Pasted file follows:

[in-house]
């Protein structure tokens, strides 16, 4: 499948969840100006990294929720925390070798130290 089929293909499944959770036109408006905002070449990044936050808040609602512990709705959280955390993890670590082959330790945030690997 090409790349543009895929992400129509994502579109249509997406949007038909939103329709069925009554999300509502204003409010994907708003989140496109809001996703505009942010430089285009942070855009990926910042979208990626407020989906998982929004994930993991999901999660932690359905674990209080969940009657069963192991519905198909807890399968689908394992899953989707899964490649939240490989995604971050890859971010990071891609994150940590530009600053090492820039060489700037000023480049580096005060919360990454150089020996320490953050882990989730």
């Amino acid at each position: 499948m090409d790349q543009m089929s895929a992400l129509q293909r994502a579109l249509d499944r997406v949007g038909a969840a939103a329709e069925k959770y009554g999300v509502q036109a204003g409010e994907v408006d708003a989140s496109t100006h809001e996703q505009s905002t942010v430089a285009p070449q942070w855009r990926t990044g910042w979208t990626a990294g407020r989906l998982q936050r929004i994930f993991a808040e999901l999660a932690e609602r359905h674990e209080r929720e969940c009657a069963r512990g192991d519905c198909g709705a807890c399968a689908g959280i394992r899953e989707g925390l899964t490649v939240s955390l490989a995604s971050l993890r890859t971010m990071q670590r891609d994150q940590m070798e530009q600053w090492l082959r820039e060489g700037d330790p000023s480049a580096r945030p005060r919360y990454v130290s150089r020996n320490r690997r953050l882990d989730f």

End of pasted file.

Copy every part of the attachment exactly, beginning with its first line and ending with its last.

[in-house]
């Protein structure tokens, strides 16, 4: 499948969840100006990294929720925390070798130290 089929293909499944959770036109408006905002070449990044936050808040609602512990709705959280955390993890670590082959330790945030690997 090409790349543009895929992400129509994502579109249509997406949007038909939103329709069925009554999300509502204003409010994907708003989140496109809001996703505009942010430089285009942070855009990926910042979208990626407020989906998982929004994930993991999901999660932690359905674990209080969940009657069963192991519905198909807890399968689908394992899953989707899964490649939240490989995604971050890859971010990071891609994150940590530009600053090492820039060489700037000023480049580096005060919360990454150089020996320490953050882990989730």
């Amino acid at each position: 499948m090409d790349q543009m089929s895929a992400l129509q293909r994502a579109l249509d499944r997406v949007g038909a969840a939103a329709e069925k959770y009554g999300v509502q036109a204003g409010e994907v408006d708003a989140s496109t100006h809001e996703q505009s905002t942010v430089a285009p070449q942070w855009r990926t990044g910042w979208t990626a990294g407020r989906l998982q936050r929004i994930f993991a808040e999901l999660a932690e609602r359905h674990e209080r929720e969940c009657a069963r512990g192991d519905c198909g709705a807890c399968a689908g959280i394992r899953e989707g925390l899964t490649v939240s955390l490989a995604s971050l993890r890859t971010m990071q670590r891609d994150q940590m070798e530009q600053w090492l082959r820039e060489g700037d330790p000023s480049a580096r945030p005060r919360y990454v130290s150089r020996n320490r690997r953050l882990d989730f």